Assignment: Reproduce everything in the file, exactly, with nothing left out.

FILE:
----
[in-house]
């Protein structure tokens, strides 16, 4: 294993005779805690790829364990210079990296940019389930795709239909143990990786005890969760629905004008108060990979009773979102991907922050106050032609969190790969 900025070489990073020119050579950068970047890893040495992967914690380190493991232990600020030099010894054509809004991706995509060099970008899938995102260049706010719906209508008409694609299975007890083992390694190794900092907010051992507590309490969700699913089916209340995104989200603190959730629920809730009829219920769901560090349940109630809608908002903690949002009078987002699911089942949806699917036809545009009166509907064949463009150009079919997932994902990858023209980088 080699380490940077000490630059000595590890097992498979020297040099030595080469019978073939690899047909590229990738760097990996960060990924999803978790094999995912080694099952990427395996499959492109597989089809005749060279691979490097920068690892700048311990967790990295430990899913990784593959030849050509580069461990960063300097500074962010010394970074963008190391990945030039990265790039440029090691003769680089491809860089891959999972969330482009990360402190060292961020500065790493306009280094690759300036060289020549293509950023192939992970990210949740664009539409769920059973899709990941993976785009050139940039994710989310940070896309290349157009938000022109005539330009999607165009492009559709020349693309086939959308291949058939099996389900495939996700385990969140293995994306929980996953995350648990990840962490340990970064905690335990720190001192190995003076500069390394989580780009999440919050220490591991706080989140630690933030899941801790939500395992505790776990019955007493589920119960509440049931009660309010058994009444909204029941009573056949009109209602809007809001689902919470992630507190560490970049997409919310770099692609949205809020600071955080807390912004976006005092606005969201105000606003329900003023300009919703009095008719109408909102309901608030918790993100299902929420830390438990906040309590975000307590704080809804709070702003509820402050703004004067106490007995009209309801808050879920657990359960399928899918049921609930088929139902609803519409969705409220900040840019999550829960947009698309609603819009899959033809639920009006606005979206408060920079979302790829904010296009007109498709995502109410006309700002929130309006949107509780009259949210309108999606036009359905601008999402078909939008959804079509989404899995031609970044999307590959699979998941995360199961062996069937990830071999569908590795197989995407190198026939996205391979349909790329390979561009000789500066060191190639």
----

[in-house]
């Protein structure tokens, strides 16, 4: 294993005779805690790829364990210079990296940019389930795709239909143990990786005890969760629905004008108060990979009773979102991907922050106050032609969190790969 900025070489990073020119050579950068970047890893040495992967914690380190493991232990600020030099010894054509809004991706995509060099970008899938995102260049706010719906209508008409694609299975007890083992390694190794900092907010051992507590309490969700699913089916209340995104989200603190959730629920809730009829219920769901560090349940109630809608908002903690949002009078987002699911089942949806699917036809545009009166509907064949463009150009079919997932994902990858023209980088 080699380490940077000490630059000595590890097992498979020297040099030595080469019978073939690899047909590229990738760097990996960060990924999803978790094999995912080694099952990427395996499959492109597989089809005749060279691979490097920068690892700048311990967790990295430990899913990784593959030849050509580069461990960063300097500074962010010394970074963008190391990945030039990265790039440029090691003769680089491809860089891959999972969330482009990360402190060292961020500065790493306009280094690759300036060289020549293509950023192939992970990210949740664009539409769920059973899709990941993976785009050139940039994710989310940070896309290349157009938000022109005539330009999607165009492009559709020349693309086939959308291949058939099996389900495939996700385990969140293995994306929980996953995350648990990840962490340990970064905690335990720190001192190995003076500069390394989580780009999440919050220490591991706080989140630690933030899941801790939500395992505790776990019955007493589920119960509440049931009660309010058994009444909204029941009573056949009109209602809007809001689902919470992630507190560490970049997409919310770099692609949205809020600071955080807390912004976006005092606005969201105000606003329900003023300009919703009095008719109408909102309901608030918790993100299902929420830390438990906040309590975000307590704080809804709070702003509820402050703004004067106490007995009209309801808050879920657990359960399928899918049921609930088929139902609803519409969705409220900040840019999550829960947009698309609603819009899959033809639920009006606005979206408060920079979302790829904010296009007109498709995502109410006309700002929130309006949107509780009259949210309108999606036009359905601008999402078909939008959804079509989404899995031609970044999307590959699979998941995360199961062996069937990830071999569908590795197989995407190198026939996205391979349909790329390979561009000789500066060191190639």